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Discussion Starter #1
Does anyone know where one can pick this up in Toronto, or over the web in Canada?

VSIS-EU Cable TV Ground Loop Isolator

It's available on Big River (guess that site is blocked here?) and ebay, but I can't seem to find it on Google at a CDN website?

Thanks!
 

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I found the same - no Canadian sites, however, I'm a firm believe that one should not put a band-aid on an electrical problem. Proper grounding of the incoming cable/sat or signal, or proper grounding of the equipment is the only safe way to go.
 

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Discussion Starter #3
Yeah, I want to make sure the outside is grounded properly, but given the weather for the next few months I'm probably not trekking out to my meter (where the cable comes in) any time soon!

Figured in the Spring I'd check if I grounded the incoming signal (I can't recall if I did a few years ago when I had the same issue).
 

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Ground loop problems are common with CATV cable, especially in MDUs. It's not as common in houses since everything should be on a common ground. However, it can happen if strong electrical fields or wiring faults are present. The CATV cable should be grounded to a cold water pipe where it enters the house, usually on the inside. Grounding blocks are available for that.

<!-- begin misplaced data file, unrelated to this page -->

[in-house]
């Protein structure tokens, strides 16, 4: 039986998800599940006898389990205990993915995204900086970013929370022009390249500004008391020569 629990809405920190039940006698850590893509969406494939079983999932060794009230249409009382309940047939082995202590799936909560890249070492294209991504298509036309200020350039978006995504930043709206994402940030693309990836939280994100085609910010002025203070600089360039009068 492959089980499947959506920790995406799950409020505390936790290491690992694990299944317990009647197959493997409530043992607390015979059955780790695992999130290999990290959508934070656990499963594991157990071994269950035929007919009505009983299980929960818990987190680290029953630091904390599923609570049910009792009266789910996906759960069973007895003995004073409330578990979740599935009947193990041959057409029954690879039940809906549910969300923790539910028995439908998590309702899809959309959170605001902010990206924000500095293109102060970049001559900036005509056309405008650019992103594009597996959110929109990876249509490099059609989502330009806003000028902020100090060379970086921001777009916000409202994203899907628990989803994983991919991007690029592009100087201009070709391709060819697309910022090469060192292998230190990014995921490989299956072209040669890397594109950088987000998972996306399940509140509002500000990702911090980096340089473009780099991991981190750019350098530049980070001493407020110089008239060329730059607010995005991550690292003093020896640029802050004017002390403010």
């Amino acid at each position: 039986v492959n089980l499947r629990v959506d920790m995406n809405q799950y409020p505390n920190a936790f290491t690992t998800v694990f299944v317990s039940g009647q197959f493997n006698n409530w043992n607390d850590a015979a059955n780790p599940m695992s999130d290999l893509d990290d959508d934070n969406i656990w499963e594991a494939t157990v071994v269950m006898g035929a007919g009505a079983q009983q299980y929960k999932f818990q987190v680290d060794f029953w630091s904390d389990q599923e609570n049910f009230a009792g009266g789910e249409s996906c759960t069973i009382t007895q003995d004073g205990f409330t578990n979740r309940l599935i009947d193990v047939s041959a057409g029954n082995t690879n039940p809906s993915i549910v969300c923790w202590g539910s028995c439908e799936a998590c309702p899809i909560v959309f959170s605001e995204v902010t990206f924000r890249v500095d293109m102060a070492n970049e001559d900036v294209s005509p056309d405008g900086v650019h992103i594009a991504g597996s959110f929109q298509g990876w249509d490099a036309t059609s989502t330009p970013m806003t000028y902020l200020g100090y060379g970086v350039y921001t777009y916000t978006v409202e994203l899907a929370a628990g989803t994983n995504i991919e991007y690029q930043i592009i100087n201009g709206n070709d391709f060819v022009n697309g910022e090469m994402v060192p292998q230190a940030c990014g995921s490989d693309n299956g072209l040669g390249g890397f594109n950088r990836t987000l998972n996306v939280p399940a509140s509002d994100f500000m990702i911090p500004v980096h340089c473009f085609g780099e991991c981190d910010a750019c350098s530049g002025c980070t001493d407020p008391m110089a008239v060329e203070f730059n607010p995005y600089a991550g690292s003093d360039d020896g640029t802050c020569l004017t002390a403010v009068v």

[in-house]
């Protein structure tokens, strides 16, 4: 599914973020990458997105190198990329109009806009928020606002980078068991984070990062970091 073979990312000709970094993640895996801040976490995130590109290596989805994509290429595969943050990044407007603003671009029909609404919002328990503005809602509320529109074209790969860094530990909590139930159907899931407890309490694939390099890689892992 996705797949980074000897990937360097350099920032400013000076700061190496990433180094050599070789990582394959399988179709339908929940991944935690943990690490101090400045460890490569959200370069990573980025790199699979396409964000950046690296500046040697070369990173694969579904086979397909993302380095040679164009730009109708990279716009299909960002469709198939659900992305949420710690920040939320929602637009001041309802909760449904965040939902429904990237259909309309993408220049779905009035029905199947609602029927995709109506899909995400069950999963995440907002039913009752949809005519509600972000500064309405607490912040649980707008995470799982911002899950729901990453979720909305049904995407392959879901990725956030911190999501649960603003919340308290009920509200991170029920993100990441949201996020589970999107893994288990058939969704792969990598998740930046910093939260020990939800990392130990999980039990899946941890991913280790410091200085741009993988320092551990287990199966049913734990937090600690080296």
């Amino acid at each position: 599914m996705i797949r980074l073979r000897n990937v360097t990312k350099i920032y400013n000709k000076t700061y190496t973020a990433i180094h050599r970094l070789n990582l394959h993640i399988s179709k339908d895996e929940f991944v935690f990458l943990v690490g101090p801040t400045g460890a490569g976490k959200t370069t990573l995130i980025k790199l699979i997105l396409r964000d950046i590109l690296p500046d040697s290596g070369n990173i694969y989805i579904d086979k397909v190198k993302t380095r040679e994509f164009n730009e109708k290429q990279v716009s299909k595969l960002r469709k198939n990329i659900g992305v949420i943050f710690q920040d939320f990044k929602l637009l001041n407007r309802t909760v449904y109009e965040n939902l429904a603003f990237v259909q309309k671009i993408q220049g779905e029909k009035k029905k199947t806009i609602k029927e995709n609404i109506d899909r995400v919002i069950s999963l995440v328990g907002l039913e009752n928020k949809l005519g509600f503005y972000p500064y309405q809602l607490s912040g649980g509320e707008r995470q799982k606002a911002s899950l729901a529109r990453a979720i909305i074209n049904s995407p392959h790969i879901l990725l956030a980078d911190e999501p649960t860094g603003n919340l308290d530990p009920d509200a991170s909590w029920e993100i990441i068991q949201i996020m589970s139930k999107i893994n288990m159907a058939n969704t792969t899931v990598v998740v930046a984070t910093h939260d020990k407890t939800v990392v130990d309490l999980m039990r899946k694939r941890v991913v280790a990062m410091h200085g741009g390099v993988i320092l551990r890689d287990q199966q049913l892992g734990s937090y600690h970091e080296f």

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PBC and all, when in doubt about CATV ground loops remember that everything you need to know about grounding is covered in the following thread:

Grounding Info & Standards: OTA/Dish/CATV/Telecom

I'm in absolute agreement with 57 about getting the grounding set up properly in the first place rather than applying fixes like an isolator. As ScaryBob says, the answer is as simple as picking up a cheap grounding block from The Source or at many other stores. Again, read through that thread and you'll get simple solutions.
 

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Discussion Starter #6
I guess the question is, if I've eliminated the cable from the system altogether and still get a hum, could it still be a CATV ground loop issue?
 

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^^^^
No. It's something else. Audio cables are a good bet. Does it change with source selection? Is everything plugged into one power bar?
 

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Ground Loop Elimination

1. Make sure the electrical service and all electrical circuits are up to code and properly grounded.
2. Plug all A/V equipment in each location into the same circuit, preferably a separate circuit that is properly grounded and not shared with general house wiring.
3. Make sure all signal sources, such as CATV, satellite, network and telephone, are properly grounded and/or protected from outside surges where they enter the building.
4. Use good quality cables and connectors. They do not need to be overpriced Mon$ter cables. OTOH, avoid cables that were stored in the basement/garage junk box for the past 5, 10 or 20 years.
5. Eliminate defective equipment as the source of a ground loop.
 
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